Program code embodied on a computer readable medium may be transmitted using an appropriate medium, including but not limited to wireless, wireline, optical fiber cable, RF, etc., or any suitable combination of the foregoing.
Computer program code for carrying out operations for aspects of the present invention may be written in any combination of at least one programming language, including an object oriented programming language such as Java, Smalltalk, C++ or the like and conventional procedural programming languages, such as the “C” programming language or similar programming languages. The program code may execute entirely on the user's computer, partly on the user's computer, as a stand-alone software package, partly on the user's computer and partly on a remote computer or entirely on the remote computer or server. In the latter scenario, the remote computer may be connected to the user's computer through any type of network, including a local area network (LAN) or a wide area network (WAN), or the connection may be made to an external computer (for example, through the Internet using an Internet Service Provider).
Aspects of the present invention are described herein with reference to flowchart illustrations and/or block diagrams of methods, apparatus (systems) and computer program products according to embodiments of the invention. It will be understood that each block of the flowchart illustrations and/or block diagrams, and combinations of blocks in the flowchart illustrations and/or block diagrams, can be implemented by computer program instructions. These computer program instructions may be provided to a processor of a general purpose computer, special purpose computer, or other programmable data processing apparatus to produce a machine, such that the instructions, which execute via the processor of the computer or other programmable data processing apparatus, create means for implementing the functions/acts specified in the flowchart and/or block diagram block or blocks.
These computer program instructions may also be stored in a computer readable medium that can direct a computer, other programmable data processing apparatus, or other devices to function in a particular manner, such that the instructions stored in the computer readable medium produce an article of manufacture including instructions which implement the function/act specified in the flowchart and/or block diagram block or blocks. Accordingly, an aspect of the invention includes an article of manufacture tangibly embodying computer readable instructions which, when implemented, cause a computer to carry out a plurality of method steps as described herein.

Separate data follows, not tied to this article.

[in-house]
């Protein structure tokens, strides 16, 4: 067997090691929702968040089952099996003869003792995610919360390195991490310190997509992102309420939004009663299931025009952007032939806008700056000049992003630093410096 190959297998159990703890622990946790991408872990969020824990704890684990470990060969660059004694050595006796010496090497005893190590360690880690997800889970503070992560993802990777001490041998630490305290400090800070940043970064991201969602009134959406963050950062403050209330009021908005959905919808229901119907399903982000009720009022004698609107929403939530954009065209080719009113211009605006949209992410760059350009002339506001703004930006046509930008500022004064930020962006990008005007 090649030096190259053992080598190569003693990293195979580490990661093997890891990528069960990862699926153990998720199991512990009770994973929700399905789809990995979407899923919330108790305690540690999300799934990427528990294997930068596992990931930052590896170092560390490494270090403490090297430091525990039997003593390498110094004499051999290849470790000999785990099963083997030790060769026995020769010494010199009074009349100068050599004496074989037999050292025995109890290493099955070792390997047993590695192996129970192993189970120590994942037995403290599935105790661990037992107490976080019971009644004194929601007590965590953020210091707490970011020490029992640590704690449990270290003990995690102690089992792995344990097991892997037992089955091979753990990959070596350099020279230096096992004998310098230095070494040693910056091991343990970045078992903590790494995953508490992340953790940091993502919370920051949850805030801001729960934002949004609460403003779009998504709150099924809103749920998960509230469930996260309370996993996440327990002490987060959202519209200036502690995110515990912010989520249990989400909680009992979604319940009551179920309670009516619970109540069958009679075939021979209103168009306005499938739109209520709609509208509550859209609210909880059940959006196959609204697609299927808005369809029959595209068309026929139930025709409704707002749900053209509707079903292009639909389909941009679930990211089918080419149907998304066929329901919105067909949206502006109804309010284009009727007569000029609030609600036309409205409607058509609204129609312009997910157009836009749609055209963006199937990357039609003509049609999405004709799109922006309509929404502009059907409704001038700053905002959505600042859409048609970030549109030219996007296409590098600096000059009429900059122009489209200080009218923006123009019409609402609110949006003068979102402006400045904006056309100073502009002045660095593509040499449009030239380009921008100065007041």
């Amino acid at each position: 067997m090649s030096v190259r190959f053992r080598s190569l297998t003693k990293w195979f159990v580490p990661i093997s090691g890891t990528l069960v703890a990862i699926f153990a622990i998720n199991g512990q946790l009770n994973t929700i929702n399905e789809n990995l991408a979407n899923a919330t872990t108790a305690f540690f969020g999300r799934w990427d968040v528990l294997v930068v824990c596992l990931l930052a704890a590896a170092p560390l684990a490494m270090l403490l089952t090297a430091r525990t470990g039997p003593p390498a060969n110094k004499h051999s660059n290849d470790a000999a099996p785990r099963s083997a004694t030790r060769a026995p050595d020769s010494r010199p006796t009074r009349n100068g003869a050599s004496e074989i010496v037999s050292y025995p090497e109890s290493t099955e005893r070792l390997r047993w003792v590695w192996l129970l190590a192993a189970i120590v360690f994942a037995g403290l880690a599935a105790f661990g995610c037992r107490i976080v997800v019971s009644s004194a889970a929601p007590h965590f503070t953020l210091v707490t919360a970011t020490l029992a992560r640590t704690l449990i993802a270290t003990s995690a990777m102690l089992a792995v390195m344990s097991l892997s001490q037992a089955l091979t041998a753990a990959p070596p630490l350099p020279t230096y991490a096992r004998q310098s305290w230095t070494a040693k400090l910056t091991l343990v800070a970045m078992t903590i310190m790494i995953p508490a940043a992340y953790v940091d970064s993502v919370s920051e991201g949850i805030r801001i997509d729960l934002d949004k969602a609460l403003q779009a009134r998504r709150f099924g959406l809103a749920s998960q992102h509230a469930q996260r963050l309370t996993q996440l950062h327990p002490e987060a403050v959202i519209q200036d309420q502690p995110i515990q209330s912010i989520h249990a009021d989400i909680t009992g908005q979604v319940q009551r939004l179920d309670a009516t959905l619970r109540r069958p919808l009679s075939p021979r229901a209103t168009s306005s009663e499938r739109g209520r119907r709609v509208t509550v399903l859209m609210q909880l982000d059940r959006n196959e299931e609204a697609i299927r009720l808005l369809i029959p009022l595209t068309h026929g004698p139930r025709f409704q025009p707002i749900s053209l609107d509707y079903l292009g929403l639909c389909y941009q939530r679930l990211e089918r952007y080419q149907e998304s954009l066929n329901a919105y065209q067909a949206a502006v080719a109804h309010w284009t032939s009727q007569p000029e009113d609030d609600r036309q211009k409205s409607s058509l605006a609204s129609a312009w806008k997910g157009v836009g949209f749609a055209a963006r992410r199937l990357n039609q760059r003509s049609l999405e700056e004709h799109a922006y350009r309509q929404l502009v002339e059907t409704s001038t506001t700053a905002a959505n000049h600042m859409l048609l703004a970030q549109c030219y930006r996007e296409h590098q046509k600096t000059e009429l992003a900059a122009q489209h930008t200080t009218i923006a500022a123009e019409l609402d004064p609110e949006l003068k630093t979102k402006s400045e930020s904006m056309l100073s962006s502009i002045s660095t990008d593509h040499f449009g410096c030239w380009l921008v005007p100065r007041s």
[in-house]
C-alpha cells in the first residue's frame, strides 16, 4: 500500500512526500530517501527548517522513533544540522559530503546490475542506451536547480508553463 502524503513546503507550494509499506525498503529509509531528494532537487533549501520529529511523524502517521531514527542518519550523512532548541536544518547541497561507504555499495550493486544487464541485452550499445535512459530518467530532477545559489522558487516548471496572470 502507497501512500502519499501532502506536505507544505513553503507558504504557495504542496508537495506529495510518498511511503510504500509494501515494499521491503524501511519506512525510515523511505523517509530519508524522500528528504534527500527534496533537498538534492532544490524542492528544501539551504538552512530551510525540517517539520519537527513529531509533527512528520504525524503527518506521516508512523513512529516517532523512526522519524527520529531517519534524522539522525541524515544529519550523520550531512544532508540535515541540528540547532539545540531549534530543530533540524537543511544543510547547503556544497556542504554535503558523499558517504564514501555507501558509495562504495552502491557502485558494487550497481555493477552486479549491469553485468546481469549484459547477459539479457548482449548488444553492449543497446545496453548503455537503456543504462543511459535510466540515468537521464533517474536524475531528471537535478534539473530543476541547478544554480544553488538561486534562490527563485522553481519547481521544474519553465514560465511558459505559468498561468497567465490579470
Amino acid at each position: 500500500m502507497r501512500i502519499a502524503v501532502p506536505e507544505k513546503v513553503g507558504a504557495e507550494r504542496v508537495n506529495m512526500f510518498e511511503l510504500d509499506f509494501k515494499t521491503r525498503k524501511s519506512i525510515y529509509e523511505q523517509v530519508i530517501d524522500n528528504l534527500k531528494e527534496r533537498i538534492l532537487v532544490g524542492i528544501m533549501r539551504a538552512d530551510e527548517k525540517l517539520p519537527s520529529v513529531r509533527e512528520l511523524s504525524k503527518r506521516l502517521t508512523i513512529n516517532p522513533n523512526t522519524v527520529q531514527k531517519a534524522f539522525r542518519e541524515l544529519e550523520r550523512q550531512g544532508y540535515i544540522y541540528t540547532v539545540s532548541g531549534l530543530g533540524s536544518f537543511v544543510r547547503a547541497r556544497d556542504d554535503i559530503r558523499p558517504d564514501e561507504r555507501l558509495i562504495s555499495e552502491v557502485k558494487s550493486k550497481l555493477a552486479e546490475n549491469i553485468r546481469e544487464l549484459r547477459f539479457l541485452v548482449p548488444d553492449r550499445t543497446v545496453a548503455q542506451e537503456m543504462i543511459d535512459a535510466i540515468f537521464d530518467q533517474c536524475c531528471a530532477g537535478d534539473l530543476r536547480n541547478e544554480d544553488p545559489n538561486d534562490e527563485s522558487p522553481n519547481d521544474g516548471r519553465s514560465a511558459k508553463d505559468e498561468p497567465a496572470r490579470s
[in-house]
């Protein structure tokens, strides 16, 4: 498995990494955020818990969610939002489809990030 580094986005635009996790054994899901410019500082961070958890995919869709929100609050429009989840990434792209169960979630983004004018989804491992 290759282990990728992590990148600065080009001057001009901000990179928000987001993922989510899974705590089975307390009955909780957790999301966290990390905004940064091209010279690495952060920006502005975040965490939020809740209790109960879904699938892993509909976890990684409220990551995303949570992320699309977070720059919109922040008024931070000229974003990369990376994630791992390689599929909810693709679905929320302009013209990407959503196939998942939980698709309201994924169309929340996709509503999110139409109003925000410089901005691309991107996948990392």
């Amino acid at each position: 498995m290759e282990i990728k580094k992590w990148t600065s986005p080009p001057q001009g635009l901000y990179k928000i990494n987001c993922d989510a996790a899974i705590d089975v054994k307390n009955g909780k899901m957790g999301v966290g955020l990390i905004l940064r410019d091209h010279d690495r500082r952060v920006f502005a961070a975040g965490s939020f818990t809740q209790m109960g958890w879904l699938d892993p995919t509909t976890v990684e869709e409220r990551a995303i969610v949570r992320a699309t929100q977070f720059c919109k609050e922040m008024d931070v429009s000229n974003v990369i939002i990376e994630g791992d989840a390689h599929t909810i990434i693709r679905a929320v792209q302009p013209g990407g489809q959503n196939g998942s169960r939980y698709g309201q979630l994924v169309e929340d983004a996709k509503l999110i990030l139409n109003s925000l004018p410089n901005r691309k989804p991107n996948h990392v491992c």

The computer program instructions may also be loaded onto a computer, other programmable data processing apparatus, or other devices to cause a series of operational steps to be performed on the computer, other programmable apparatus or other devices to produce a computer implemented process such that the instructions which execute on the computer or other programmable apparatus provide processes for implementing the functions/acts specified in the flowchart and/or block diagram block or blocks.
The flowchart and block diagrams in the figures illustrate the architecture, functionality, and operation of possible implementations of systems, methods and computer program products according to various embodiments of the present invention. In this regard, each block in the flowchart or block diagrams may represent a module, component, segment, or portion of code, which comprises at least one executable instruction for implementing the specified logical function(s). It should also be noted that, in some alternative implementations, the functions noted in the block may occur out of the order noted in the figures. For example, two blocks shown in succession may, in fact, be executed substantially concurrently, or the blocks may sometimes be executed in the reverse order, depending upon the functionality involved. It will also be noted that each block of the block diagrams and/or flowchart illustration, and combinations of blocks in the block diagrams and/or flowchart illustration, can be implemented by special purpose hardware-based systems that perform the specified functions or acts, or combinations of special purpose hardware and computer instructions.